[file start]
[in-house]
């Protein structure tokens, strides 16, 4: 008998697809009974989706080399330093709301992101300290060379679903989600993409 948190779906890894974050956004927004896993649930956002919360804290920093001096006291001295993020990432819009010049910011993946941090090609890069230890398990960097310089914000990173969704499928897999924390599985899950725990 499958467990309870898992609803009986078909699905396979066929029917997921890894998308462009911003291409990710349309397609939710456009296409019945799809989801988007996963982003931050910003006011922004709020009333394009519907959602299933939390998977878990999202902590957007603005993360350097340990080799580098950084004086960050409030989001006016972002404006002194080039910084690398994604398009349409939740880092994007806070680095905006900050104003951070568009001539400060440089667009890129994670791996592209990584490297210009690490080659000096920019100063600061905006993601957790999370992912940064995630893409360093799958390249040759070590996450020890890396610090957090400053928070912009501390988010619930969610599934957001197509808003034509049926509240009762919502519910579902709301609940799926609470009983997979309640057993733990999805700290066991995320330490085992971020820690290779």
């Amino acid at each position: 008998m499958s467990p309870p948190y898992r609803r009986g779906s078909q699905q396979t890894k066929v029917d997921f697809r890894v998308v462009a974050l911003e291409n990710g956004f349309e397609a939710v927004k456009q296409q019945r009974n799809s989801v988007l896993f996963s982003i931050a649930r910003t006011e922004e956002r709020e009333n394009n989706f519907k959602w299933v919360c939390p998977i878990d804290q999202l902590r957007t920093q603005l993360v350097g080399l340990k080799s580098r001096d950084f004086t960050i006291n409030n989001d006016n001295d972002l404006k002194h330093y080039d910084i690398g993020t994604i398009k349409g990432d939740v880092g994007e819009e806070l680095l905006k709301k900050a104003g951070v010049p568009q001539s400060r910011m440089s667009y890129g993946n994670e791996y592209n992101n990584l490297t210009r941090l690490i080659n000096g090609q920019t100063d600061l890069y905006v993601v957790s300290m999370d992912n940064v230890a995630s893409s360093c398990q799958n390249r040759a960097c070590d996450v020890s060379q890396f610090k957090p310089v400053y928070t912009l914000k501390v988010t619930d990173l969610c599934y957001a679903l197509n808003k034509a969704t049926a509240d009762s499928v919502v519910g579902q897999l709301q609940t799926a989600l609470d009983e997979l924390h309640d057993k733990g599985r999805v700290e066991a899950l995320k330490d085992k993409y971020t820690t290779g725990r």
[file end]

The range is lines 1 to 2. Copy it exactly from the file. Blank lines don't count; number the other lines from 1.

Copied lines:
[in-house]
């Protein structure tokens, strides 16, 4: 008998697809009974989706080399330093709301992101300290060379679903989600993409 948190779906890894974050956004927004896993649930956002919360804290920093001096006291001295993020990432819009010049910011993946941090090609890069230890398990960097310089914000990173969704499928897999924390599985899950725990 499958467990309870898992609803009986078909699905396979066929029917997921890894998308462009911003291409990710349309397609939710456009296409019945799809989801988007996963982003931050910003006011922004709020009333394009519907959602299933939390998977878990999202902590957007603005993360350097340990080799580098950084004086960050409030989001006016972002404006002194080039910084690398994604398009349409939740880092994007806070680095905006900050104003951070568009001539400060440089667009890129994670791996592209990584490297210009690490080659000096920019100063600061905006993601957790999370992912940064995630893409360093799958390249040759070590996450020890890396610090957090400053928070912009501390988010619930969610599934957001197509808003034509049926509240009762919502519910579902709301609940799926609470009983997979309640057993733990999805700290066991995320330490085992971020820690290779």